Band also share video for 'The Handler'
Andrew Trendell

10:37 3rd June 2015

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Muse have revealed that they want to turn new album Drones into a musical - and have also unveiled a video for new track 'The Handler'. Check it out below. 

The operatic space-rockers, who are no strangers to concept album, are surely the perfect fit for a stage musical? Well, it looks like the band agree. 

"I think it would be great to be able to do that at some point!," said bassist Chris Wolstenholme when quizzed by Music Feeds about the possibility of a musical. "I think in the immediate future obviously it’s still an album that the fans haven’t heard, you know, so all we can really think about at this point in time is getting the album out and going on tour.

"But yeah, it would be great to be able to have it incorporated into some sort of musical or something, you know, it’s not something that we’ve ever done before, it would be very exciting to be a part of it."

The band have also been gradually releasing tracks and videos from Drones ahead of its release next week, this week dropping 'Reapers' and 'The Handler'. Now, they've released a lyric video for the latter - check it out below. 

"Quite often, me and Dom [Howard, drummer] don’t always 100% know what’s going on lyrically," said Wolstenholme of the album's concept. "I know Matt had said it was a concept album and he’d had this sort of Drones idea – but you know, he didn’t really elaborate on it too much initially.

"It wasn’t really until we got to the rehearsal process – we sort of had this process of recording a lot of our rehearsals so that we could constantly go back and check against things that we’d done the previous week – and as this process sort of got deeper and deeper, you know, Matt was obviously starting to throw a lot of lyrical ideas down. And that was really when the concept became obvious to me, and that was at the point when I realised that this wasn’t just, you know, some sort of loose concept that he’d come up with, it was a real kind of story, it was something that was kind of obvious throughout that album from start to finish."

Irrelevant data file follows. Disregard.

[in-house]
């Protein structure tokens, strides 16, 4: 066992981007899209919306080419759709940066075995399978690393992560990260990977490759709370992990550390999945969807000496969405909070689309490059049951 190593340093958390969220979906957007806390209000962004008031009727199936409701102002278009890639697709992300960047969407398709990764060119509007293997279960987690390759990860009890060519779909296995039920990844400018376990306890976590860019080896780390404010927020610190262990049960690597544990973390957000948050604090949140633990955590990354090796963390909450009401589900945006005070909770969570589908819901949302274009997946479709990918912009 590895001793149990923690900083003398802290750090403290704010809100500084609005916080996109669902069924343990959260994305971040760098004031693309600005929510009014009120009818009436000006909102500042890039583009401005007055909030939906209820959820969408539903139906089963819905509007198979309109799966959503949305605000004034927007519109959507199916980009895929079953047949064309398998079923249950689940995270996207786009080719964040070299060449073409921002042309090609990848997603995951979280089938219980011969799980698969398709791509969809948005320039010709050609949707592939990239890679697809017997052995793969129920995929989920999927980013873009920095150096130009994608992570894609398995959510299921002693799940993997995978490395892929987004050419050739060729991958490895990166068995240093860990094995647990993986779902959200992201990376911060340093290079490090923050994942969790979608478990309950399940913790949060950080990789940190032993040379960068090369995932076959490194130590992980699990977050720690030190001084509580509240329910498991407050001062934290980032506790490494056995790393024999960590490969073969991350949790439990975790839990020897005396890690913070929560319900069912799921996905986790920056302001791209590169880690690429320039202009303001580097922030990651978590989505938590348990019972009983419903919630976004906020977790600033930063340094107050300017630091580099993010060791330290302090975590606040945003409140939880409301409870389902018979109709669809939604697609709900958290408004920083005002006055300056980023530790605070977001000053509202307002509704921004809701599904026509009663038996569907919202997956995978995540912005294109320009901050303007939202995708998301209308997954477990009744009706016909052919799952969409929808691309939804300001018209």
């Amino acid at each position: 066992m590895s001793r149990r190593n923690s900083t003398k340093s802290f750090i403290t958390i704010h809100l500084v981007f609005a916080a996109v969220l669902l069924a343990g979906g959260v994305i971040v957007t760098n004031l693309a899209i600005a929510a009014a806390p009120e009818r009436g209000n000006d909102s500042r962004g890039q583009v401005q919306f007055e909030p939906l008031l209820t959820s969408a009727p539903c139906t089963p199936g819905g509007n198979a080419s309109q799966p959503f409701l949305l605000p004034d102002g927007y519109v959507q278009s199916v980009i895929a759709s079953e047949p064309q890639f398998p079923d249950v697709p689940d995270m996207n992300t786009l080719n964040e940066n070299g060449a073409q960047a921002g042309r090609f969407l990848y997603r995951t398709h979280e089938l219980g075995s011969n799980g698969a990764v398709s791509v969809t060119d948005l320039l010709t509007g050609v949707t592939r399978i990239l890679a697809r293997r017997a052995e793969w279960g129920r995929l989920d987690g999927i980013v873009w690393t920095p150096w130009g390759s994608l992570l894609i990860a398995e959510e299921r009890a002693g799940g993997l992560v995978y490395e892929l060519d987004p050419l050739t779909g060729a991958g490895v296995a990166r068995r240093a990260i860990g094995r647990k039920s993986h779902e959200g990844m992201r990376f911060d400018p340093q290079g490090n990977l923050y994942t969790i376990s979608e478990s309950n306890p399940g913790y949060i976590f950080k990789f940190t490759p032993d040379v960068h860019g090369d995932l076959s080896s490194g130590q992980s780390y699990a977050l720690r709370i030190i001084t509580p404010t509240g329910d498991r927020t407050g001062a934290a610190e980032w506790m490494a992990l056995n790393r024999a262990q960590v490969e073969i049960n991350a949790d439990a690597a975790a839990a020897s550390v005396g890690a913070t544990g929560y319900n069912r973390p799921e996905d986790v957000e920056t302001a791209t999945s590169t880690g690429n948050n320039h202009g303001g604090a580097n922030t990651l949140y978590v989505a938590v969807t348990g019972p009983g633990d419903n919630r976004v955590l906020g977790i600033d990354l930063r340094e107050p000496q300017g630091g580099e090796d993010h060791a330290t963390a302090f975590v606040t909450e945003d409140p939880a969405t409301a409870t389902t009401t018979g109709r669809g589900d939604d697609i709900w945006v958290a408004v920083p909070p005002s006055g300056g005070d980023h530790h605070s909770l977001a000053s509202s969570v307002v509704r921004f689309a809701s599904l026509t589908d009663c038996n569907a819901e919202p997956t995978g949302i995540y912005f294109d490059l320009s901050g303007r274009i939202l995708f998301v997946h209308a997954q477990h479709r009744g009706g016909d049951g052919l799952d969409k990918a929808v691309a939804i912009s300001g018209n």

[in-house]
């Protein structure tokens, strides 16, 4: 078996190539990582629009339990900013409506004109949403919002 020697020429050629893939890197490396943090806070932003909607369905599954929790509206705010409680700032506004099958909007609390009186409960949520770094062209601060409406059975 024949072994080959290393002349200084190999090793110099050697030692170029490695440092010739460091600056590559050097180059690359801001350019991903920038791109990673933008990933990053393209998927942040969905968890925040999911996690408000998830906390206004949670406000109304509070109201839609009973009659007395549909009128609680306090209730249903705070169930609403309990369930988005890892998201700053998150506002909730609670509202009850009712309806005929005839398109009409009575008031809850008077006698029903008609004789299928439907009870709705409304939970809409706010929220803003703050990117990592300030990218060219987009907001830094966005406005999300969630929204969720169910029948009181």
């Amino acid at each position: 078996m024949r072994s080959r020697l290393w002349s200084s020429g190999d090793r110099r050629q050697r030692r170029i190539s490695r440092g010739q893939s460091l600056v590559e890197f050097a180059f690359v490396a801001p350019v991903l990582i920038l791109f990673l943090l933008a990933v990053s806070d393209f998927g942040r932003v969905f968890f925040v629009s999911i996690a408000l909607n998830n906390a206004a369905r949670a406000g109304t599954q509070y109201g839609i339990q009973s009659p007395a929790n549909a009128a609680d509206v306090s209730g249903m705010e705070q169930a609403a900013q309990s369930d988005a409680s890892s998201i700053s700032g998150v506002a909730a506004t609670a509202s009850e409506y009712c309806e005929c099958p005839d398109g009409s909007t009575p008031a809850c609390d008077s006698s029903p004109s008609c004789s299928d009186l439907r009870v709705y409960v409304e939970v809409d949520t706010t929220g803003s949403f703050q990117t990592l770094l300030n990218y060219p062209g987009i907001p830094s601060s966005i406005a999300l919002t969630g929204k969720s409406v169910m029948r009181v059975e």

Muse release Drones on 8 June before they headline Download Festival alongside Slipknot, Kiss, Marilyn Manson and many more. See here for tickets and information - or win tickets here

  • 6. The Resistance: While it contains that blend of pomp, pop, rock and classical that only Muse can pull off, as a result it seems to have quite a shimmer but lacks the focus and substance of its predecessors. While it contains some of the band's finest moments (the title track, 'United States Of Eurasia' and the 'Exogenesis' trilogy), one can't help but feel that as a whole the LP is a little incomplete.

  • 5. Showbiz: Awww, Showbiz. We love you, we do. In many ways, Muse arrived on the scene as a band fully-formed, with this debut containing all of the ambition that they would later fulfil. Every song on the record has a charm of its own, however the rock element of it all seems a little muted, with the band themselves admitting that it sounds a little nervous and restrained - not something you'd associate with the Muse of today. Stlll, wait for them to play those opening, rumbling bass notes of 'Muscle Museum' live and watch a room explode.